New House

Last night as I was channel-surfing I saw an ad for the new season of House, which apparently will be starting up in September.  It came as a bit of a surprise, because I never know when new episodes will start for any shows anymore. 

(Don’t you miss the old days, when all shows started airing new episodes at about the same time kids went back to school?  You’d get the Fall Preview episode of TV Guide and be able to read short write-ups of all of the casting changes and programming changes for existing shows and descriptions of the new shows.  On any given night during the first week of new TV shows, you could watch a number of totally new shows and enjoy the return of old favorites.  It wasn’t pleasant going back to school, but at least the start-up of the TV season made it a bit more palatable.)

From the ad, it looks like House actually was institutionalized for mental treatment, which would quash my theory that the weird, dream-like ending of last season was just a Vicodin-induced hallucination.  The ad shows the good Dr. House with an institutional haircut and a grown-out beard that has replaced his trademark stubble, and we also see him haranguing Wilson from some rotary phone in the hallway of the psychiatric hospital.

I’m not sure what they are going to do with this plot line, but as I’ve noted before I like House, because it is one of the few consistently challenging shows on TV.  I hope that continues.

Dilemma ? How Can we Reverse this Trend ?

As of late I have been starting to wonder when radio and cable talk show hosts have gone too far with their comments. We can all recall Don Imus’s “nappy headed ho” comments that caused him to lose his job awhile back, but most talk show hosts say and do pretty much whatever they want without giving it a second thought.

Recently I heard that Rush Limbaugh made remarks comparing the Obama administration to the Nazis and Glenn Beck called President Obama a racist “with a deep seeded hatred for white people”.  As an average Joe I would hope that most of us know that neither of these statements are in fact true.

Heres an interesting article regarding the dilemma facing advertisers on some of the cable news channels. I’m in complete agreement with one of the spokespersons who said “we support vigorous debate, especially around policy issues that affect millions of Americans, but we expect it to be informed, inclusive and respectful”. Somewhere along the way we have lost these words, informed, inclusive and respectful when engaging in debate !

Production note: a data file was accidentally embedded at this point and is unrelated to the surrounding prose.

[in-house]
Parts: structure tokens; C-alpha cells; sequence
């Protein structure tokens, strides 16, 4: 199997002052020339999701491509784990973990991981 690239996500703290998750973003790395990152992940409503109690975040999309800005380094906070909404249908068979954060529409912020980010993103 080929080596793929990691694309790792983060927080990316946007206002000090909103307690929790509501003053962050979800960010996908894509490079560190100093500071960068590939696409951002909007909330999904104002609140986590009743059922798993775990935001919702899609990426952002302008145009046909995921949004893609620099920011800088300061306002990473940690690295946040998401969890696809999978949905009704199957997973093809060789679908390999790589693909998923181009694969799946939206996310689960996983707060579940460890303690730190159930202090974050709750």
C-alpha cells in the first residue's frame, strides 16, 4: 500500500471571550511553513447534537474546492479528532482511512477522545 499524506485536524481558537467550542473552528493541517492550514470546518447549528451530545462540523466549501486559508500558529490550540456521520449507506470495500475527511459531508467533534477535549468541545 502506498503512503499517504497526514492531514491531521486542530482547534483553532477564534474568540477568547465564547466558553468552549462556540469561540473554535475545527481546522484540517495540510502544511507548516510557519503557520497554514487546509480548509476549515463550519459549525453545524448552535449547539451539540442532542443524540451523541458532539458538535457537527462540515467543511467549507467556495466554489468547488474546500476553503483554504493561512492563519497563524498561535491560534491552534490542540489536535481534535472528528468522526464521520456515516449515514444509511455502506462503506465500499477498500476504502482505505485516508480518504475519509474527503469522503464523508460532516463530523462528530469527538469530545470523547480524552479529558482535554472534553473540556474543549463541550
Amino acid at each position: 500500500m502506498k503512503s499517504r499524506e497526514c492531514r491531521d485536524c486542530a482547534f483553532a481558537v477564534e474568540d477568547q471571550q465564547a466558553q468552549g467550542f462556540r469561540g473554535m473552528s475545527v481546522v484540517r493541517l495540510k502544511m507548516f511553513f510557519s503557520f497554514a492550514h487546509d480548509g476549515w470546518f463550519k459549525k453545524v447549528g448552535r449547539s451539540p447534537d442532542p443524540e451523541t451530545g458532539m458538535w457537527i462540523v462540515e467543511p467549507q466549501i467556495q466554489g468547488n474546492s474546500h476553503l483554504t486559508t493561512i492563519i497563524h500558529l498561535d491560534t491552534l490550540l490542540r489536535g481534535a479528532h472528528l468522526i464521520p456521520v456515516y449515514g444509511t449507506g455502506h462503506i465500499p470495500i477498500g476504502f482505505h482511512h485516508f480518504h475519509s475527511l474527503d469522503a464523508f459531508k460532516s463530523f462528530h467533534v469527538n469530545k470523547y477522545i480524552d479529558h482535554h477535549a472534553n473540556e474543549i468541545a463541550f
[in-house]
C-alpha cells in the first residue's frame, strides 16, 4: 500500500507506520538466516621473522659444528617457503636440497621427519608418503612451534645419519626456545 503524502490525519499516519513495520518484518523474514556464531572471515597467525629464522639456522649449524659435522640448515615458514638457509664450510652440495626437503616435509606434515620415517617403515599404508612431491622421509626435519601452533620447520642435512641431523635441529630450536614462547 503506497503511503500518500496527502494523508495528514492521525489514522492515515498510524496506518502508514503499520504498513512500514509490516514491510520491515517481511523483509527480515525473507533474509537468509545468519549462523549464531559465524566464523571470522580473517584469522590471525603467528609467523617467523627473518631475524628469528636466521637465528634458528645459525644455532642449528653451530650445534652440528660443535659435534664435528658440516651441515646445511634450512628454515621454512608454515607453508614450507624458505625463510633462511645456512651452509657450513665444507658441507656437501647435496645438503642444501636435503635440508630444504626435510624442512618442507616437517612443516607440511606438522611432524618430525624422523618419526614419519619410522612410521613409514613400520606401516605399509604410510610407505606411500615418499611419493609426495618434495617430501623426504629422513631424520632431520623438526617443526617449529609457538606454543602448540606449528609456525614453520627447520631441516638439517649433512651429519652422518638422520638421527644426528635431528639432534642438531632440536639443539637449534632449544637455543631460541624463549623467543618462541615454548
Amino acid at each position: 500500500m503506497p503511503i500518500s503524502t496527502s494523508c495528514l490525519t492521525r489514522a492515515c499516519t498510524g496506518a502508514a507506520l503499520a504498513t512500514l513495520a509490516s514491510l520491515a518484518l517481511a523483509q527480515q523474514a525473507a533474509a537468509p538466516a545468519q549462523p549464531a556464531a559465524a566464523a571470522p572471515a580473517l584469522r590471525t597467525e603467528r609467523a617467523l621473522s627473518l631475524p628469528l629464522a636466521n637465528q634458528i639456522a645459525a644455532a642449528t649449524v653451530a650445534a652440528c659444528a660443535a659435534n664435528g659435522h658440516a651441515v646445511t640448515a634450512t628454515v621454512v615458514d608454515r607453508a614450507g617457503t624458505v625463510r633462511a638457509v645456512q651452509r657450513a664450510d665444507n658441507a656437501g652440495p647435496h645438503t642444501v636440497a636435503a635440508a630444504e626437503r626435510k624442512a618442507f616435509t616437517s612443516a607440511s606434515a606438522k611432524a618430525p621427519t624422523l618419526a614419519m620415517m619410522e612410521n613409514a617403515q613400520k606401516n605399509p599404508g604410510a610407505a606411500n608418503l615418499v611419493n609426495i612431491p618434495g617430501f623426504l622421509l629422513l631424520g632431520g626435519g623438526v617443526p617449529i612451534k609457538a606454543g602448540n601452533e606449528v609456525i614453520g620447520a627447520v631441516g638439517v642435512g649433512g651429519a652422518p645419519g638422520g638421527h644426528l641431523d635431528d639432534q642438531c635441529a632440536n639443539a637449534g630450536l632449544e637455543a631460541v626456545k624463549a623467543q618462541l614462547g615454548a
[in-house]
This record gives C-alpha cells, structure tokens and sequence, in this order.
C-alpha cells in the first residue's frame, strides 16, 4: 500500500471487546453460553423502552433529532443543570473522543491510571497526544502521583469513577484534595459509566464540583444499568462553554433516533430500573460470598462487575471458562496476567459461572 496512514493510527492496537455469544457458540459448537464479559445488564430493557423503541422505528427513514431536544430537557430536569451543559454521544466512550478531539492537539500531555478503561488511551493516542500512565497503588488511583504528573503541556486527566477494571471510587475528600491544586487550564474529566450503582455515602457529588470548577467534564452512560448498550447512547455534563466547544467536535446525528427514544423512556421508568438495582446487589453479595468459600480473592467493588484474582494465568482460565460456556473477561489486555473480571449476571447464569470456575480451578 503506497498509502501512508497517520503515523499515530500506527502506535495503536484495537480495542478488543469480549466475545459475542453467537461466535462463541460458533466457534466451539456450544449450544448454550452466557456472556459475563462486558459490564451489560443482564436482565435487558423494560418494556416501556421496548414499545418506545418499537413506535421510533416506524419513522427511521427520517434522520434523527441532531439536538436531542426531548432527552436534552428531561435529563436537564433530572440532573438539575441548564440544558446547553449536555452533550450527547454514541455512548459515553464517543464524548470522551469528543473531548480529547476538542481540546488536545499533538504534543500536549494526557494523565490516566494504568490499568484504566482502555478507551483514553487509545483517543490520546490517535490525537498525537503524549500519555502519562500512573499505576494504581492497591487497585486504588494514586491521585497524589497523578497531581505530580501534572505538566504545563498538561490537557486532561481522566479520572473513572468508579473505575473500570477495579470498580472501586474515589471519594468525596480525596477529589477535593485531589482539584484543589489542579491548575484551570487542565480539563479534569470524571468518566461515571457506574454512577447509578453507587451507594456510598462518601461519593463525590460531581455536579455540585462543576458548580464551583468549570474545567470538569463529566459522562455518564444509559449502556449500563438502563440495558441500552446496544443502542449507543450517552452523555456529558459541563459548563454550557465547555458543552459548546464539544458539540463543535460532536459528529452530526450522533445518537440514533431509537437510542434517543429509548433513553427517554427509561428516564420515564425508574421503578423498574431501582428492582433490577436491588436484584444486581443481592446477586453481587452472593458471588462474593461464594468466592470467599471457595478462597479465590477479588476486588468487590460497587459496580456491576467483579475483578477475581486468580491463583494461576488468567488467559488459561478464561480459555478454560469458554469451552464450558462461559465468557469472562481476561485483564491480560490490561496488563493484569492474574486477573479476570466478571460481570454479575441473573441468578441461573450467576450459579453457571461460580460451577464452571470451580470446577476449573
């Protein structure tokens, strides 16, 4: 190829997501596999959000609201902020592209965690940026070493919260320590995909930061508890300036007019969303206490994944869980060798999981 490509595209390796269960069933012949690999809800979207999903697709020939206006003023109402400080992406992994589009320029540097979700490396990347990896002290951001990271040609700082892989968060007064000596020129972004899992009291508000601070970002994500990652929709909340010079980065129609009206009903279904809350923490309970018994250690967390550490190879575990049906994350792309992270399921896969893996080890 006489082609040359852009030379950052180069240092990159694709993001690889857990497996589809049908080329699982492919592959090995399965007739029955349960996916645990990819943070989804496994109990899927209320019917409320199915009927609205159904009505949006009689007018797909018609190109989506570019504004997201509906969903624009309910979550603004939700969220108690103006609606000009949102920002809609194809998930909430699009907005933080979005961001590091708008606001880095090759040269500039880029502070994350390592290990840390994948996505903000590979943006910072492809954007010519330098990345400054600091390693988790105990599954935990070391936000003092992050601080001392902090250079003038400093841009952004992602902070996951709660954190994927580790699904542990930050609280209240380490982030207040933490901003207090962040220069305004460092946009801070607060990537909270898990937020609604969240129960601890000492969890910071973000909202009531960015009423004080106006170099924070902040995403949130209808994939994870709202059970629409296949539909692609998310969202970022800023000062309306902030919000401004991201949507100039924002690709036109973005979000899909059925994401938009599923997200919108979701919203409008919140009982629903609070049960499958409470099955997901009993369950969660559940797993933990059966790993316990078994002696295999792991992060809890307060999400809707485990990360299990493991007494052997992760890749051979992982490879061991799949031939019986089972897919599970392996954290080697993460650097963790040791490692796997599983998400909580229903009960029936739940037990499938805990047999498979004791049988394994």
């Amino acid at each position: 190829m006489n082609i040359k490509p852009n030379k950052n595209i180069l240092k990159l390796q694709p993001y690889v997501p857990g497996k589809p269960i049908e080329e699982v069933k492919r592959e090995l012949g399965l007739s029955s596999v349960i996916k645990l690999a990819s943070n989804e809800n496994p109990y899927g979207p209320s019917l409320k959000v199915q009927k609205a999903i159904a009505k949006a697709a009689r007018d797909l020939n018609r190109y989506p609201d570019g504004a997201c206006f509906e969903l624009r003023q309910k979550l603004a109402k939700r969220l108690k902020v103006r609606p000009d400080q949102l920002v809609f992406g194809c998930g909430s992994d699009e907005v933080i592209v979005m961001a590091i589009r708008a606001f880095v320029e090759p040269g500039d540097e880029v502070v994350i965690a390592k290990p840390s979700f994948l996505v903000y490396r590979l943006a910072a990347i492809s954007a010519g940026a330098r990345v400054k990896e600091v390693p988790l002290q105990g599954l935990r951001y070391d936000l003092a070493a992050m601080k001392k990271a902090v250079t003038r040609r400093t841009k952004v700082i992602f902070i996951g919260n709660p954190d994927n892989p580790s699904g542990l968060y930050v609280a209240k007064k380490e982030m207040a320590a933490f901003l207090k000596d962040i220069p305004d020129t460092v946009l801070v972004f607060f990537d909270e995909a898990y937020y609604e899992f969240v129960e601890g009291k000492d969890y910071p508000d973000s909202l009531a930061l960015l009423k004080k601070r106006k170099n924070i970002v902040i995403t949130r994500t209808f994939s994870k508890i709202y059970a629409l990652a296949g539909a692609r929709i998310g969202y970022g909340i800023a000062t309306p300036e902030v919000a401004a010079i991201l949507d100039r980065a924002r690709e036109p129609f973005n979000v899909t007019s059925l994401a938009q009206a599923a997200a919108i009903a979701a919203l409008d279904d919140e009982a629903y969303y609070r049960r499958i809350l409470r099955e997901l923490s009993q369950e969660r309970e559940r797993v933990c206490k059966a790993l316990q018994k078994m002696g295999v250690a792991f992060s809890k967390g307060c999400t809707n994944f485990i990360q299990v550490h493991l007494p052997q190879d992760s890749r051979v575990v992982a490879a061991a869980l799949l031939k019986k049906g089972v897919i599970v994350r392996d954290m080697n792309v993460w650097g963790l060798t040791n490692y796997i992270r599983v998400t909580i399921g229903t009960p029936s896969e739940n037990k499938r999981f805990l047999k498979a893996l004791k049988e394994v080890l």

Limbaughs comment about Barney Frank, a gay representative, “spending most of his time living around Uranus”, is hardly respectful, in fact it is downright cruel. Yet nothing willl happen to Limbaugh and no apology will be forthcoming.

I’m glad to see that some advertisers are asking that their ads be pulled from Glenn’s show, but the article goes on to say that Beck had one of his biggest weeks ever when he made the Obama racist comment so why would we expect Beck to tone down his remarks ? In fact he will probably come up with even more outrageous remarks to drum up even more viewers.

Unfortunately, I don’t have the answers, but what can we do to reverse this trend ?

Obama: Be More Like LBJ

Yesterday’s New York Times featured an interesting piece comparing President Obama to Lyndon Johnson (“Could Afghanistan Become Obama’s Vietnam?”). The article speculated that Obama’s ambitious domestic programs could end up being derailed by an unwinnable war in Afghanistan, just as LBJ’s Great Society was by the Vietnam War. According to the article, President Obama himself has compared his situation to LBJ’s.



I doubt Afghanistan will ever become as big a pain in the ass for Obama as Vietnam was for LBJ, but the article made me think. I just read an excellent presidential biography of Lyndon Johnson by Doris Kearns Goodwin that led me to reconsider the former president. Despite his horrible handling of Vietnam, Lyndon Johnson was a brilliant, good-hearted man whom Obama could take a few lessons from.